Little experiment

ledzeppelin

Arachnobaron
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Jan 8, 2013
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Today I was feeding my juvie female GBB and came to the conclusion that it is in premolt. I offered it an adult dubia and it got defensive and tagged it good twice. I removed the roach after she began to flee from it and put it in a cup. The two bite marks are clearly visible on the roach. Now I'm waiting if the roach will die because of the bite or not. What do you think?

I'm not really sure myself. There is a chance of them being only dry bites, but those roaches are resilient as hell. Also GBB venom isn't really much. We'll see :D
 

ledzeppelin

Arachnobaron
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Jan 8, 2013
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434
Update:

This little experiment was stupid :D Despite having 4 holes in its back the roach seems completely unaffected by the bites :D

Idk what i thought was going to happen haha
 

tetracerus

Arachnosquire
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May 16, 2016
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I recall reading somewhere that cockroaches can sometimes live for weeks after having their heads cut off :anxious:
 

kevinlowl

Arachnoknight
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Aug 21, 2015
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Do you have any good old potent venom old worlds to try this out? I'd like to see the comparison.
 

GingerC

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The resilience of some bugs really surprises me sometimes. I tried to kill a mealworm with a razorblade once, and all I achieved was getting worm juice on my face.
 

Caseyface

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Feb 23, 2017
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@ledzeppelin - You shouldn't say that it was a stupid experiment, it's how we learn! :shy:

I agree with a lot of others, the resilience of some insects is truly extraordinary. There's a reason they have survived on this planet for as long as they have.
 

Spidermolt

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May 29, 2015
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I think there was a headless chicken named Mike that lived for a few years too lol
I heard this story before apparently it was still alive because part of its brain stem was still intact. I think it actually ended up choking to death on a kernel of corn.

Do you have any good old potent venom old worlds to try this out? I'd like to see the comparison.
I fed a Chilobrachys huahini three small dubias once and after biting each one it dropped it and went after the next. Needless to say those roaches died almost instantly.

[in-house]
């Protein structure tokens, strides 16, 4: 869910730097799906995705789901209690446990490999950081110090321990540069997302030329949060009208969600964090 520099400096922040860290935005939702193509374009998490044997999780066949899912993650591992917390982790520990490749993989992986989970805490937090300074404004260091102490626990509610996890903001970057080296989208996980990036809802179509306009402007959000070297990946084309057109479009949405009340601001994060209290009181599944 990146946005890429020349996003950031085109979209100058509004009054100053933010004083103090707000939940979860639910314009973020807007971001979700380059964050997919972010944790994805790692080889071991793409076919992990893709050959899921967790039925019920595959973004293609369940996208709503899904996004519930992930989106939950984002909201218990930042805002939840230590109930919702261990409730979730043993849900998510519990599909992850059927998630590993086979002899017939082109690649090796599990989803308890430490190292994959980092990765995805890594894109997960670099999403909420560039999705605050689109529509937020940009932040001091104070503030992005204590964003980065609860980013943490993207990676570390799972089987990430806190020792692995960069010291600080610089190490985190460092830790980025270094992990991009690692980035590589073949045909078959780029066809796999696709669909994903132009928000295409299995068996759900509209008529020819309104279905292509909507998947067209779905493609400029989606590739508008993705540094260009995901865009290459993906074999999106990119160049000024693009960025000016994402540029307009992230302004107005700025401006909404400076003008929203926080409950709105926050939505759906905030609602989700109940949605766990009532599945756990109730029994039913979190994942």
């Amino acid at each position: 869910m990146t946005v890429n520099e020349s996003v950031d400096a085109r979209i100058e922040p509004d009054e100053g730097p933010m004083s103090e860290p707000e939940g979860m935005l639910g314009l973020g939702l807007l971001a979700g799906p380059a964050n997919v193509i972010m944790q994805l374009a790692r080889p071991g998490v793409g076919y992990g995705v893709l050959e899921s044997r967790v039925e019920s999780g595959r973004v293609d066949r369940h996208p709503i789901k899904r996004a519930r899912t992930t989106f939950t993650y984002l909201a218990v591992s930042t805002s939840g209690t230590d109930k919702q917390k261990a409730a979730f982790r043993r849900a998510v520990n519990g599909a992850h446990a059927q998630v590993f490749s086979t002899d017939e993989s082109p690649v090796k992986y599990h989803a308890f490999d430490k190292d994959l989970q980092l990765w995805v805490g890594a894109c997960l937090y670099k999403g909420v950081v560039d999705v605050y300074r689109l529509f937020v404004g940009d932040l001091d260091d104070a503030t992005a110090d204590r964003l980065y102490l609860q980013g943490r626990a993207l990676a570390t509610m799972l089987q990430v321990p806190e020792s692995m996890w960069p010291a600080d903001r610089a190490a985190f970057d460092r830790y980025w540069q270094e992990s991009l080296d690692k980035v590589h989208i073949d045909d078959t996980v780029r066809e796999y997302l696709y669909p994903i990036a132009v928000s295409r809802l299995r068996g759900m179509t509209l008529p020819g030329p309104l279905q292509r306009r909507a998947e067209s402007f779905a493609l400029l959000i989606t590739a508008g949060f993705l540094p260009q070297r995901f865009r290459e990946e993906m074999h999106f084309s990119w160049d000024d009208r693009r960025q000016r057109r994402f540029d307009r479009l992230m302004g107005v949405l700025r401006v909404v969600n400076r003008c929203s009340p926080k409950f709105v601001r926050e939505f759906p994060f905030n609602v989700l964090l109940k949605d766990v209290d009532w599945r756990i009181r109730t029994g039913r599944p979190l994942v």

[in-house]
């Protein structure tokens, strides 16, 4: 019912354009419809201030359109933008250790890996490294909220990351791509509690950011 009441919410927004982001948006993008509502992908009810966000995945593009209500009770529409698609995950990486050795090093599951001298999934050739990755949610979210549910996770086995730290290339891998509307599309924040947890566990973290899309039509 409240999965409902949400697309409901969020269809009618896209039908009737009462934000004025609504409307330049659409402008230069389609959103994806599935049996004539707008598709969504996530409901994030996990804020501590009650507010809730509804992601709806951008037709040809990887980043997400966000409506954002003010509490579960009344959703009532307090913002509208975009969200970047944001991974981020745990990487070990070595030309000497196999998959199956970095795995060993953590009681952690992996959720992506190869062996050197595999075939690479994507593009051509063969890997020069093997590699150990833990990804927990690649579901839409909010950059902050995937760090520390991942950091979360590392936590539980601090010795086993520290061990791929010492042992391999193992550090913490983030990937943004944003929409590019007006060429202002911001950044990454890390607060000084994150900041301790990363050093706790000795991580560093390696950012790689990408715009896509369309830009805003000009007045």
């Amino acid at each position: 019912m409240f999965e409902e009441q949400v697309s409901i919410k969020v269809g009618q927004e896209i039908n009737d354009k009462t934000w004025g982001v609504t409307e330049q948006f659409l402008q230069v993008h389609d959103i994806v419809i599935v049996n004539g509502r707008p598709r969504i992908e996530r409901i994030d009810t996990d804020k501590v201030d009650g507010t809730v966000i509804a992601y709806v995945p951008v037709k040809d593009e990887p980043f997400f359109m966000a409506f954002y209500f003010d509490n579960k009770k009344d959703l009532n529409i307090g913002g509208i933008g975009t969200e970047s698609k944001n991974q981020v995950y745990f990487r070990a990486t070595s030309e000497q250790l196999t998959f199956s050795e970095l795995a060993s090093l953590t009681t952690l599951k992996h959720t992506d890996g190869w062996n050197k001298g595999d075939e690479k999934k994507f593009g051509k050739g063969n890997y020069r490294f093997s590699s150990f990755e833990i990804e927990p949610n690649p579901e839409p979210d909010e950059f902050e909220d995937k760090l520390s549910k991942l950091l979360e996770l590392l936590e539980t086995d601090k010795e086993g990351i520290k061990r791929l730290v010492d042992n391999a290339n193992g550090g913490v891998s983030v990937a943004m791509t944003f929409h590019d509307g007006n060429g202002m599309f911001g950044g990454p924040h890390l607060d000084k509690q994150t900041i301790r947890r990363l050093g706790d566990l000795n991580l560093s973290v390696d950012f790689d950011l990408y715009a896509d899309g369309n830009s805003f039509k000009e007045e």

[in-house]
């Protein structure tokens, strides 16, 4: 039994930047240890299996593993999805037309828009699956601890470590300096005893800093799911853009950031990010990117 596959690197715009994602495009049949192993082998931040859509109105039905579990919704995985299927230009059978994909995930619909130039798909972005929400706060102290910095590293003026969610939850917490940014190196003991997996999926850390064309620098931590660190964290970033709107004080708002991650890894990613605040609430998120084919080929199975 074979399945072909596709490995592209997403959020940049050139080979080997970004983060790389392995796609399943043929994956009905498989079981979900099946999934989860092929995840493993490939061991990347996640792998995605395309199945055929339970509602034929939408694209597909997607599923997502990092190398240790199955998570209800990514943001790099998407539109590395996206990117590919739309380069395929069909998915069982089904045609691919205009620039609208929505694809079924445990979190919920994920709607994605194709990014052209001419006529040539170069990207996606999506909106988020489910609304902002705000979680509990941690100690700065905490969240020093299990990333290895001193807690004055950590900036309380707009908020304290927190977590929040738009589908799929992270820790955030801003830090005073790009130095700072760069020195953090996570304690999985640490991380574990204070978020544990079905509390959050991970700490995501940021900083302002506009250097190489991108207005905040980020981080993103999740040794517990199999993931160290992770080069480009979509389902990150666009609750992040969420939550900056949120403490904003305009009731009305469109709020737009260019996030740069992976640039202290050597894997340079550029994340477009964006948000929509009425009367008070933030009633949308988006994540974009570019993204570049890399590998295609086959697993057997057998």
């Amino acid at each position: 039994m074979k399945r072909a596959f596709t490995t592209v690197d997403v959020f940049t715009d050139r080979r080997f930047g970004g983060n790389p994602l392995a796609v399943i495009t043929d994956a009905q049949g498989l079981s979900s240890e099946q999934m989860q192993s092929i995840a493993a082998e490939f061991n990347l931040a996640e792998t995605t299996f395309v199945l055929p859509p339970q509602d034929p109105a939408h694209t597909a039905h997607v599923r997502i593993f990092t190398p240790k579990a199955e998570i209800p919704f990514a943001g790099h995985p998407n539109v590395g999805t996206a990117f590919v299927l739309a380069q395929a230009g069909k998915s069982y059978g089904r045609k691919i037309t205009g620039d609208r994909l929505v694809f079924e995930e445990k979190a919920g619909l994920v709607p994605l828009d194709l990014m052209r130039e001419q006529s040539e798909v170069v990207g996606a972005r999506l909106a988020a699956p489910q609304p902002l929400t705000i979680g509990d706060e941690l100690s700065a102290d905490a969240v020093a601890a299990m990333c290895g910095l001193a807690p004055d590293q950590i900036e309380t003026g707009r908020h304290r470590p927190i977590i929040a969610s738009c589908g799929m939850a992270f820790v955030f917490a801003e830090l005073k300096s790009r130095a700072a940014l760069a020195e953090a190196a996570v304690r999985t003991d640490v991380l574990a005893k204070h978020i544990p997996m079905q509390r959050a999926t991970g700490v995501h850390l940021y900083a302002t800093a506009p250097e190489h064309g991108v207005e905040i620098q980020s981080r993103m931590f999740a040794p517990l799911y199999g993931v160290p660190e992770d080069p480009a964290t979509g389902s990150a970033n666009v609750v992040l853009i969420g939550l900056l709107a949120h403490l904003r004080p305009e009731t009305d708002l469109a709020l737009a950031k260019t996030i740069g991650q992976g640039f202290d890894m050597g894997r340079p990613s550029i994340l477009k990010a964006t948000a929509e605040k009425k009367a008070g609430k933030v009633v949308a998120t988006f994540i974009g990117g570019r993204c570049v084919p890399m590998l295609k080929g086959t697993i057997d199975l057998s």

CWilson1351

Arachnobaron
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Jan 23, 2017
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454
Do you have any good old potent venom old worlds to try this out? I'd like to see the comparison.
I have more than enough adult male dubias, need to adjust my colony M/F ratio, and a P. fasciata. You're welcome to swing by and give it a shot. I'm not brave enough to try it myself :wacky:
 

Xafron

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Apr 5, 2017
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That's only because their brains are inside their abdomens. Eventually the roach starves/dies of thirst.
Even then I still find it impressive. Our brains are in our heads. Cut off our bottom half and you won't see our top half hanging on to life for long at all. That goes for...the majority of animals.
 

Trenor

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Jan 28, 2016
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1,899
I'D imagine unless the damage is severe it'll live. They can take a lot of punishment without dieing.

That's only because their brains are inside their abdomens. Eventually the roach starves/dies of thirst.
Well... that's not really correct. Their (Cockroach) brains are located in the heads. However, a lot of their body functions are controlled by ganglia located throughout their bodies. So without their head their bodies can still move and react somewhat but not actually work correctly or cohesively. You see this every time you crush a dubia's head before you feed it. It still tries to move around but doesn't really respond to things like it normally would. The systems are still firing but no one is behind the wheel. So though it's moving it's not really alive anymore.

Where as with humans all out major functions are controlled directly from the brain. So no head and everything stops rather quickly.
 
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